New York Rangers at Boston Bruins
3-2, Rangers (OT)
Goals: Ryan Callahan (New York), Andrew Ference (Boston), Marian Gaborik x2 (New York), Adam McQuaid (Boston)
Goalies: Henrik Lundqvist (32/34, .941%), Tuukka Rask (30/33, .909%)
After that roadie, psychologically it was just good to be back home, to have the goal horn and song correspond to the correct team and hear the proper chants and such. Furthermore, NHL Network gave me a little treat: this time, they used the NESN version of events! I was happy!
It was also very good to see Marc Savard. He seemed to be in pretty good spirits and spoke to the media about coaching, exercising and the problems he continues to experience. I think what he’s done with having the suite available for kids who might be going through the same stuff he’s going through is so admirable.
The game got off to a great, speedy start. Nathan Horton‘s speed was especially surprising. I saw a guy blazing down the ice, saw the 1 on his back, figured it was Tyler Seguin and then realized “no, wait, that’s 18!” You can’t deny this was a big-time, speedy, serious-business kind of game. (The unpopular opinion: I would really rather not have a Boston-New York playoff series if at all possible. I just feel like I’d go prematurely gray from stressing out over every game.)
Having defensemen who can also score–and in Adam McQuaid‘s case, break a drought going back to November–is just another example of the versatility I am so thankful for on this team.
Shawn Thornton‘s fight against Michael Rupp was not only fun to watch, but I feel like it did help change the tone of the game in Boston’s favor. I can only find the MSG version of events for a video of it, and their commentators aren’t very good at calling fights it seems, but yeah:
Eesh, our power play is definitely nothing to write home about. New York’s one regulation chance to show off their man advantage wasn’t much better, though. (Their one overtime chance…well…) Lots of zone clearings to shave time off the advantages, valiant but failed attempts to get shots on goal–I just have to remind myself that we won the Cup with a shoddy power play and that it could be worse, but it could be better.
There were also some problems passing. I saw a lot of thwarted passing attempts that ended up on the stick of a guy in white instead of a guy in black. That’s not fun to watch!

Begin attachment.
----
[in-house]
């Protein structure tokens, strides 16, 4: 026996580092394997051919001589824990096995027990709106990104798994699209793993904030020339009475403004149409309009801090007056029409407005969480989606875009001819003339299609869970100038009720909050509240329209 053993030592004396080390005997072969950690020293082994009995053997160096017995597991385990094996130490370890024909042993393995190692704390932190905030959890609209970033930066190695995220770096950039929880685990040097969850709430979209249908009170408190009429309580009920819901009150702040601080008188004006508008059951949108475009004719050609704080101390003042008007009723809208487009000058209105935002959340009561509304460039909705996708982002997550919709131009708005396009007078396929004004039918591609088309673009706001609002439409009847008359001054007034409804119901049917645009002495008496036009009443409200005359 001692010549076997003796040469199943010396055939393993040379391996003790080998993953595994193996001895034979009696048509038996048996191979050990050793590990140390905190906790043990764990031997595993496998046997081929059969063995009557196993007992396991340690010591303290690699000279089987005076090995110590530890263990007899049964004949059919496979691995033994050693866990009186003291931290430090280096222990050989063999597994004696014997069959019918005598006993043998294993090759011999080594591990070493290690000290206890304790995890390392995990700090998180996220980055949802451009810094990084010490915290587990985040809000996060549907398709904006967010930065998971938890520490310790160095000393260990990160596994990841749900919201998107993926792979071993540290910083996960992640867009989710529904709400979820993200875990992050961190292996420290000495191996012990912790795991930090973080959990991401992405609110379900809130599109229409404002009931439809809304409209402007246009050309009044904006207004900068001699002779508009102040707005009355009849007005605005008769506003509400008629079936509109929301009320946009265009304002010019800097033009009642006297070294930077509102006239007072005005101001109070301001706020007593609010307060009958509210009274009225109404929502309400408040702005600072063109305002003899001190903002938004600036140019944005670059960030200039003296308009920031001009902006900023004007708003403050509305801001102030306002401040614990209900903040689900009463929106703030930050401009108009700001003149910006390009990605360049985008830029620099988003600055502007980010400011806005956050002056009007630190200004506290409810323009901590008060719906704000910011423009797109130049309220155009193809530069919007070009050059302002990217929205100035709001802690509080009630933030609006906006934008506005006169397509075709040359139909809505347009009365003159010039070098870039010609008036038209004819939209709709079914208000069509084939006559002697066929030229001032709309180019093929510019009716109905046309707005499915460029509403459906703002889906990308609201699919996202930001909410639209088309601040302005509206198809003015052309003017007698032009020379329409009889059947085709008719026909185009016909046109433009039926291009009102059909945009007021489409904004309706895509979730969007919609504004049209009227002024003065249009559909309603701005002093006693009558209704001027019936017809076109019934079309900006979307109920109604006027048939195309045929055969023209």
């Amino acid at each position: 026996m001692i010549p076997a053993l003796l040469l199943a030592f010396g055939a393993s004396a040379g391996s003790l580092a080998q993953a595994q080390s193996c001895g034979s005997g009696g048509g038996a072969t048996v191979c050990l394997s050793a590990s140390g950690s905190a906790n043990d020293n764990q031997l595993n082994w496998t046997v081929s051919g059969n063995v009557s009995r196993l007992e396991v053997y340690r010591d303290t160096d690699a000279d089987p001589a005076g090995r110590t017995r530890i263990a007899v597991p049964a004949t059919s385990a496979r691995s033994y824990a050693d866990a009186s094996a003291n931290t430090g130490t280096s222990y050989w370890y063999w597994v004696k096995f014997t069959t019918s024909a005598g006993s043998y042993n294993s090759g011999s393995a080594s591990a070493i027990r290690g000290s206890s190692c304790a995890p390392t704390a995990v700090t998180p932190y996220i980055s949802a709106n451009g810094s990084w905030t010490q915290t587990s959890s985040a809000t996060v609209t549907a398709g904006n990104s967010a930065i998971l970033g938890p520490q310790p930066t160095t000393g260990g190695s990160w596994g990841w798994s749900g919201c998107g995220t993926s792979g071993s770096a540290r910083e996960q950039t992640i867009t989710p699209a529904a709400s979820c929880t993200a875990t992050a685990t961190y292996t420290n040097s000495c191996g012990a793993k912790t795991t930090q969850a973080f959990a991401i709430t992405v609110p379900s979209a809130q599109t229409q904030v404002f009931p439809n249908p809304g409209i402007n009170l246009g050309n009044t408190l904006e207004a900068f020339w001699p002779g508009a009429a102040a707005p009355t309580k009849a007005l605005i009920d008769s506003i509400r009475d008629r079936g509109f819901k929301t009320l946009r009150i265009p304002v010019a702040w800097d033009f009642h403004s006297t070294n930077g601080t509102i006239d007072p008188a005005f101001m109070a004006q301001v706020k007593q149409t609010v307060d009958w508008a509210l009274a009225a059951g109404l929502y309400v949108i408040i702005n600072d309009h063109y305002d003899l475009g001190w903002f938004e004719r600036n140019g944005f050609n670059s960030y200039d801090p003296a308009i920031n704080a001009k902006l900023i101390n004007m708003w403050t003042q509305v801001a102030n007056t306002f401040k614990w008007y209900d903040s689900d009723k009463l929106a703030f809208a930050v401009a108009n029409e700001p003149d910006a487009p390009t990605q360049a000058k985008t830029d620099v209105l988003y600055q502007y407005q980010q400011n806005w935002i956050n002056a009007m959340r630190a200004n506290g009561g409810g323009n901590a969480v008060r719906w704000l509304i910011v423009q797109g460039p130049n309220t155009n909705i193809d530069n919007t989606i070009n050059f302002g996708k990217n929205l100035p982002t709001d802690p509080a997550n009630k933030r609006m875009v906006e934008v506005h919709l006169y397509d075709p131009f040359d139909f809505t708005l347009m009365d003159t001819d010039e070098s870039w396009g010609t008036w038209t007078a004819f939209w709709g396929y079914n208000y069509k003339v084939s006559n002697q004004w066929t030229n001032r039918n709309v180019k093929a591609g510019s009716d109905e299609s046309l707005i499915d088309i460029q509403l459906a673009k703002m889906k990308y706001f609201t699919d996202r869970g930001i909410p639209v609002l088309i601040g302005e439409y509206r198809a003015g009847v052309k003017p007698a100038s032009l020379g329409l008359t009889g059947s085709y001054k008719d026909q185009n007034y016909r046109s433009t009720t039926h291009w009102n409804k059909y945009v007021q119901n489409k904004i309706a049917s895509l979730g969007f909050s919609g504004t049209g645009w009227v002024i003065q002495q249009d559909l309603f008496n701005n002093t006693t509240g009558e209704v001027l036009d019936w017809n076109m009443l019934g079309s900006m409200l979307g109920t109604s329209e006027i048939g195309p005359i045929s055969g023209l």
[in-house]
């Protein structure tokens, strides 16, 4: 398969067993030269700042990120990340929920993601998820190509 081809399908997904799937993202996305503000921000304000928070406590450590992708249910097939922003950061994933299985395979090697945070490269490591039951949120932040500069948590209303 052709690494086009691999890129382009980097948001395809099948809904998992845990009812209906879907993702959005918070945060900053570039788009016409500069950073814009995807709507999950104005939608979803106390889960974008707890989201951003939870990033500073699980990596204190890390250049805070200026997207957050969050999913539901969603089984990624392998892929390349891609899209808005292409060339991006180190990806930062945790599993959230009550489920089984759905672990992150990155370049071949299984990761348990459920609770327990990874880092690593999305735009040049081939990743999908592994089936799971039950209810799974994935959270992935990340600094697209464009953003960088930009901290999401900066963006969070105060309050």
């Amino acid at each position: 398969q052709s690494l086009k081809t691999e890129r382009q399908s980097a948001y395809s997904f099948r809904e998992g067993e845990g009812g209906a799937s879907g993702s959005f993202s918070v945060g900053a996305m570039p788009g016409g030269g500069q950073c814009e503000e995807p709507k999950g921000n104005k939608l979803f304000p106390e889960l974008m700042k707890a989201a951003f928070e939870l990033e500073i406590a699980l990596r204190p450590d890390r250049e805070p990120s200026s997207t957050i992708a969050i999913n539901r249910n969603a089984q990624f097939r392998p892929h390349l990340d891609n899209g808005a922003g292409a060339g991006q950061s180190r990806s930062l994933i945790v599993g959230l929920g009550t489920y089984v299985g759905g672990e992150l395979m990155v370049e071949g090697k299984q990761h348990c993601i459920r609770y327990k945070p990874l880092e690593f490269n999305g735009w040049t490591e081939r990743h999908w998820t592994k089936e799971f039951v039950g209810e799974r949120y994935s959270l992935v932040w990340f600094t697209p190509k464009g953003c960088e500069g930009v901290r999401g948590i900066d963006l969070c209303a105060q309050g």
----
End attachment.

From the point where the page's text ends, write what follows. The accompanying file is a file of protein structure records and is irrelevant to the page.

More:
I don’t know if Brad Marchand is just a little rusty after his suspension or what, but there were a few times today when he did not perform up to the standards we’ve come to expect from him. C’mon, Marchy! Back to the good ol’ days! Make us proud.
While some of our defensemen finished today with positive ratings because, hey, they scored, there were other ones who were out there when the other guys scored–and I feel like they could’ve done more to try and stop it. Dennis Seidenberg, playing in his 500th game, tallied a -2 and both Zdeno Chara and Joe Corvo came out of this with negatives too. Just standing there and hoping Tuukka will get it isn’t enough as a d-man. Sometimes you might have to block that darn shot, or flail about, or just try to make some sort of effort to stop it before the red light flashes. This is a common complaint lately and I really do feel that if it continues this way, Peter Chiarelli and company might be looking to replace a blueliner or two before the trade deadline.
Ugh, speaking of defensemen. No one is making excuses for what Andrew Ference did to Ryan McDonagh in overtime, and everyone fervently hopes McDonagh feels better soon. Claude Julien would like to kindly remind all haters that Ference is not a dirty player, and he is deferring to the league for potential further discipline. Recently I was discussing no-touch icing with some friends because they use it in the ECHL and World Juniors. I feel like it could work very well in the NHL and, considering the atmosphere of the game these days with the focus on head safety, the end-of-season rules meetings might in fact include some discussion of this rule. Collisions like the Ference-McDonagh one could be avoided with no-touch icing.
Oh, and hey refs–might want to check your phone–at the end of regulation, you missed some calls, both on New York, both for pretty obvious instances of tripping. Maybe they just didn’t want Boston to have a carryover power play for overtime or something.
at Philadelphia Flyers
January 22 NESN
Alright! Let’s do really well in these last two games before the All-Star break! Especially against the Flyers.